Enrollment in managed care among Medicaid enrollees presents challenges to classifying Medicaid coverage in cancer registries.
Objectives: To determine agreement between variables capturing the primary payer at cancer diagnosis across the Pennsylvania Cancer Registry (PCR) and statewide facility discharge records (Pennsylvania Health Care Cost Containment Council [PHC4]) for adults younger than 65 years, and to specifically examine factors associated with misclassification of Medicaid status in the registry given the role of managed care.
Study Design: Cross-sectional analysis of the primary cancer cases among adults aged 21 to 64 years in the PCR from 2010 to 2016 linked to the PHC4 facility visit records.
Methods: We assessed agreement of payer at diagnosis (Medicare, Medicaid, private, other, uninsured, unknown) across data sources, including positive predictive value (PPV) and sensitivity, using the PHC4 records as the gold standard. The probability of misclassifying Medicaid in registry was estimated using multivariate logit models.
Results: Agreement of payers was high for private insurance (PPV, 89.7%; sensitivity, 83.6%), but there was misclassification and/or underreporting of Medicaid in the registry (PPV, 80%; sensitivity, 58%). Among cases with “other” and “unknown” insurance, 73.8% and 62.1%, respectively, had private insurance according to the PHC4 records. Medicaid managed care was associated with a statistically significant increase of 12.6 percentage points (95% CI, 9.4-15.8) in the probability of misclassifying Medicaid enrollment as private insurance in the registry.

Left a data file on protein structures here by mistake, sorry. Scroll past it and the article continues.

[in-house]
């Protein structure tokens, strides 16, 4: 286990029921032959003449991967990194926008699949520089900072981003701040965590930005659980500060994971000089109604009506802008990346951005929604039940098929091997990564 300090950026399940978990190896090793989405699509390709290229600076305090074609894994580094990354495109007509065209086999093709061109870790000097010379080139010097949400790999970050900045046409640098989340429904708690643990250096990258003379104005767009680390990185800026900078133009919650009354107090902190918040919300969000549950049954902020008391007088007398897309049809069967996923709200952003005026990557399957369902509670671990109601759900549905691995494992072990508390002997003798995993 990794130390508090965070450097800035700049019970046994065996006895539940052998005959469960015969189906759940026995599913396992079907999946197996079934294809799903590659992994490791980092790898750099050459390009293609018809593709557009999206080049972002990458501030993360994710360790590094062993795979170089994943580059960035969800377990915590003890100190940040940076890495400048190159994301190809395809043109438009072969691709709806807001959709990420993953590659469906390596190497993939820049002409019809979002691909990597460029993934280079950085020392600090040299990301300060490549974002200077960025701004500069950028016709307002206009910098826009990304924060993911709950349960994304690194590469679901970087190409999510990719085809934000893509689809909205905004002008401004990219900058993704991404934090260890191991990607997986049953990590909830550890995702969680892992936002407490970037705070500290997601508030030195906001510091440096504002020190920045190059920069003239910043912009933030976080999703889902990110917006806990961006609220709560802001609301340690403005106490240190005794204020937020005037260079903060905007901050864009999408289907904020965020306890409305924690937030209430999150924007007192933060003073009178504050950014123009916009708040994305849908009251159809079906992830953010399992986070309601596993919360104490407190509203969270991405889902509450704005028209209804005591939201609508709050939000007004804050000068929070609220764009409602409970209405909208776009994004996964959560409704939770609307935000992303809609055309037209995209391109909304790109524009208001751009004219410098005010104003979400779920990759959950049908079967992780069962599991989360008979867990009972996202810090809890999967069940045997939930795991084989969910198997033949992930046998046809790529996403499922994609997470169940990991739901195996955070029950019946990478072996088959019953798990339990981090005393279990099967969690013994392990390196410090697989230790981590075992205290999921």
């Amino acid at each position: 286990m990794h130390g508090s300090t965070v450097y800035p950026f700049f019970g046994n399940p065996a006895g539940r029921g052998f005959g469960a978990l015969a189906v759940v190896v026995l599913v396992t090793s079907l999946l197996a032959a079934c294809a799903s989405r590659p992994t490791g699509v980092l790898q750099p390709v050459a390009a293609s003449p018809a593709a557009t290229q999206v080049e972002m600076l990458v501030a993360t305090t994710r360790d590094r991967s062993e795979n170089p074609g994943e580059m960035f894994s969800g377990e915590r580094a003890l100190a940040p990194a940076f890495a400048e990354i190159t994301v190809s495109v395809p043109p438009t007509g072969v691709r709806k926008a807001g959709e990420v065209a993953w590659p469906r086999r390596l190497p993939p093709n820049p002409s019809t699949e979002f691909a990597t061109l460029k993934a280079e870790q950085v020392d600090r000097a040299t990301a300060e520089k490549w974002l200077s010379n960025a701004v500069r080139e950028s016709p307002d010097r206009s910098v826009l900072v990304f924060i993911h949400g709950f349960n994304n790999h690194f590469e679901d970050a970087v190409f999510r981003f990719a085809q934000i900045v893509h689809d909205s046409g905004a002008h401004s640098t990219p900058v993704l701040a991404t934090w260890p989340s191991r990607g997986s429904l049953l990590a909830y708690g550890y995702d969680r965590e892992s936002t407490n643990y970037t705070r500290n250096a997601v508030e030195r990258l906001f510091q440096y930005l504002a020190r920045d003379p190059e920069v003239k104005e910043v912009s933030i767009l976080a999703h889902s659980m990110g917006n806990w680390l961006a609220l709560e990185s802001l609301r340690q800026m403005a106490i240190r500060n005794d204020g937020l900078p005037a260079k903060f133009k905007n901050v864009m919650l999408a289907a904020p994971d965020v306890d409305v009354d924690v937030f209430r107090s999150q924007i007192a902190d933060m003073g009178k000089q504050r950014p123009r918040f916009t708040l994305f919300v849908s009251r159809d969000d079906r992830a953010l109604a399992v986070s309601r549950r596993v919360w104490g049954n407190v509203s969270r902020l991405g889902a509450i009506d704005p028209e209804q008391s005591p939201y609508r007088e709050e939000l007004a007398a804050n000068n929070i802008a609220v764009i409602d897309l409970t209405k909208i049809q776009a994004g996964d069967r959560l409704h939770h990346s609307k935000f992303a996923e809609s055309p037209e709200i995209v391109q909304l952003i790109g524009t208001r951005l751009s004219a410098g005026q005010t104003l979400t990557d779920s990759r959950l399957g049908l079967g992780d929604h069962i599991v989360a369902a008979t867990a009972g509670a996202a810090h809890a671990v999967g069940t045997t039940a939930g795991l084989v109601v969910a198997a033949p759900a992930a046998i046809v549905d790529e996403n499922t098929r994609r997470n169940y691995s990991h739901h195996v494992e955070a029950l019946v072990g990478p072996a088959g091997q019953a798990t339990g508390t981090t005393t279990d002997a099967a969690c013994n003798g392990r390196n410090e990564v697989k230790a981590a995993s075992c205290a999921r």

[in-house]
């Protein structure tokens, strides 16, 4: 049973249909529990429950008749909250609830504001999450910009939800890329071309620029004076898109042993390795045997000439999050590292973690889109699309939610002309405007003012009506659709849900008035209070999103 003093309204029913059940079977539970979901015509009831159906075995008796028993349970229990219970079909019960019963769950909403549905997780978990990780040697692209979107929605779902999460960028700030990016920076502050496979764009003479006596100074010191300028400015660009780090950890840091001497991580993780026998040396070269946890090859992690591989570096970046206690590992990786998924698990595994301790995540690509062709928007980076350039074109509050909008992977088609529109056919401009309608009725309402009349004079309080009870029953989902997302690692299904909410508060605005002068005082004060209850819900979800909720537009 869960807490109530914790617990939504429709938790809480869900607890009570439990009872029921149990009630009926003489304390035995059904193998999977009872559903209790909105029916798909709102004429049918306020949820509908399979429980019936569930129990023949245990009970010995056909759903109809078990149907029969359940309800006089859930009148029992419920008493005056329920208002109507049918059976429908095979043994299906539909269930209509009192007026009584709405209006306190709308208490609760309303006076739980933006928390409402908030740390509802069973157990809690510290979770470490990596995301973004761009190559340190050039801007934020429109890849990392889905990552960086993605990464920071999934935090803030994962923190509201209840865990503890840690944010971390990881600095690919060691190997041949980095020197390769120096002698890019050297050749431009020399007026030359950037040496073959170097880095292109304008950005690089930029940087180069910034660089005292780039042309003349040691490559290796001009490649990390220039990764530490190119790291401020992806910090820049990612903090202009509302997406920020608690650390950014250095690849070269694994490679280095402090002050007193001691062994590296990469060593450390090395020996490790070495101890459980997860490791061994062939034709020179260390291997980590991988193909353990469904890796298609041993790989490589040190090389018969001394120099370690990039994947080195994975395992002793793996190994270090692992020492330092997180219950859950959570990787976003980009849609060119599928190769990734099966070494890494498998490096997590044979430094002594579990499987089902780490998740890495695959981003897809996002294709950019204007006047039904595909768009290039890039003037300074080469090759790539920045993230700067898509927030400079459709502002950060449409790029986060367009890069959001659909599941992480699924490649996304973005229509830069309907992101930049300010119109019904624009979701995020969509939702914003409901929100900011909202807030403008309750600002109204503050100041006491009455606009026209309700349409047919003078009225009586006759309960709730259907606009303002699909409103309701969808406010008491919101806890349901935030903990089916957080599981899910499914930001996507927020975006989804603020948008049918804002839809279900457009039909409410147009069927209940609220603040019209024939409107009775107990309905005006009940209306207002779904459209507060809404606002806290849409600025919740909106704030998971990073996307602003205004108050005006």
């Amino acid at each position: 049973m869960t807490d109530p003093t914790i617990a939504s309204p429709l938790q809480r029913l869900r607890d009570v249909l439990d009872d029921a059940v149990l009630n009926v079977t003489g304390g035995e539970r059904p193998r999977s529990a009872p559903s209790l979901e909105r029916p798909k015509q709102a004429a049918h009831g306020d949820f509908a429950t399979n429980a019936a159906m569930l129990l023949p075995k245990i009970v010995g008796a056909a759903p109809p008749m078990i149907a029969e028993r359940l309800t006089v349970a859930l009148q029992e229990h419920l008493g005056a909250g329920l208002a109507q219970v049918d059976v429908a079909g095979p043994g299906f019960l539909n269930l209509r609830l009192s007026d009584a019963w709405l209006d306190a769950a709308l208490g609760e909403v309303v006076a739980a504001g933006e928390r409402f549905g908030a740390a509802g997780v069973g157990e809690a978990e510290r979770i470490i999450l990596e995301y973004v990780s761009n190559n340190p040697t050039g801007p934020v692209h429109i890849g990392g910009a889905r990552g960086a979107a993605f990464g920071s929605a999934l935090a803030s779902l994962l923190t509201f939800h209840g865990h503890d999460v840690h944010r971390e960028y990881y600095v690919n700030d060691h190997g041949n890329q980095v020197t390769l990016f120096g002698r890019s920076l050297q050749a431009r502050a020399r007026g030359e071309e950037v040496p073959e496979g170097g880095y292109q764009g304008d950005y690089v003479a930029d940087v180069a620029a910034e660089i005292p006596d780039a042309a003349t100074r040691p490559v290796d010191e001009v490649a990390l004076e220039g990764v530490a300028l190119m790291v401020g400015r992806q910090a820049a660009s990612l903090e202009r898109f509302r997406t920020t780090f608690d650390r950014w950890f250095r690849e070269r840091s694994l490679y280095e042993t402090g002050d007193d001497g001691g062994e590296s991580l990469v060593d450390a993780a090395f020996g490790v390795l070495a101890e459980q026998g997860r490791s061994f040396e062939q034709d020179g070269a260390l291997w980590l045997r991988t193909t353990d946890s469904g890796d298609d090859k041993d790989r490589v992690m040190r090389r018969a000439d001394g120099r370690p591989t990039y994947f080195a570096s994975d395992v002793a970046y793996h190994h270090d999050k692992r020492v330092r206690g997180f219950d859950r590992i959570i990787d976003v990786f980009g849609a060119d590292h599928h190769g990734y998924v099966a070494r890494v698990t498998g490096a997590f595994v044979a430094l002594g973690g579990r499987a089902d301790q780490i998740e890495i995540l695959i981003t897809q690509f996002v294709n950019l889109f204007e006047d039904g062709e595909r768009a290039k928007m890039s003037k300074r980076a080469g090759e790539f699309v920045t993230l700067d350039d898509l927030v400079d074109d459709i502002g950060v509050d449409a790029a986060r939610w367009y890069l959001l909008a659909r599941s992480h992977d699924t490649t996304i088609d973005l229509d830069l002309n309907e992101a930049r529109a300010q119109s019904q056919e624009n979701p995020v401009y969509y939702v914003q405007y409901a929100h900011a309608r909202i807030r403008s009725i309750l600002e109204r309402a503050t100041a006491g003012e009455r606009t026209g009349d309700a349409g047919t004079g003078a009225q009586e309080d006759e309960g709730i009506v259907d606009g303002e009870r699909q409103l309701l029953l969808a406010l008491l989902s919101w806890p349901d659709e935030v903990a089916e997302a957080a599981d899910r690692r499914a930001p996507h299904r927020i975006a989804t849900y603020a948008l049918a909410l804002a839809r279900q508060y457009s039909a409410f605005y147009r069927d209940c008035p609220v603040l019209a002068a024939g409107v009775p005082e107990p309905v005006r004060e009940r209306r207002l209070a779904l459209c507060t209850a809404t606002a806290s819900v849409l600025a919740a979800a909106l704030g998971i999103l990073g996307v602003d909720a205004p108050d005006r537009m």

Conclusions: Findings suggest caution in conducting and interpreting research using insurance variables in cancer registries.
Am J Manag Care. 2023;29(9):455-462. https://doi.org/10.37765/ajmc.2023.89425
Many researchers rely on cancer registries to study the impact of insurance coverage on cancer outcomes. However, complexities in coverage, including the use of private managed care plans within public programs, complicate precise classification of payers. Using Pennsylvania’s cancer registry linked to state inpatient and outpatient facility visit records, we examined misclassification of payers. Our analysis revealed the following:
State cancer registries capture most cancer diagnoses within a population and are an important data source for cancer surveillance and research.1 One major body of research has relied on cancer registries to document and evaluate disparities among patients with cancer by types of insurance coverage, including comparing Medicaid beneficiaries with those covered by commercial insurance.2-9 Many studies have examined disparities in cancer staging, treatment, and survival across insurance types based on the primary payer information recorded in the registries.4,8,10-13 They broadly conclude that insurance coverage and type of health plan, whether private or public or managed care vs fee-for-service, are associated with access to care and health outcomes.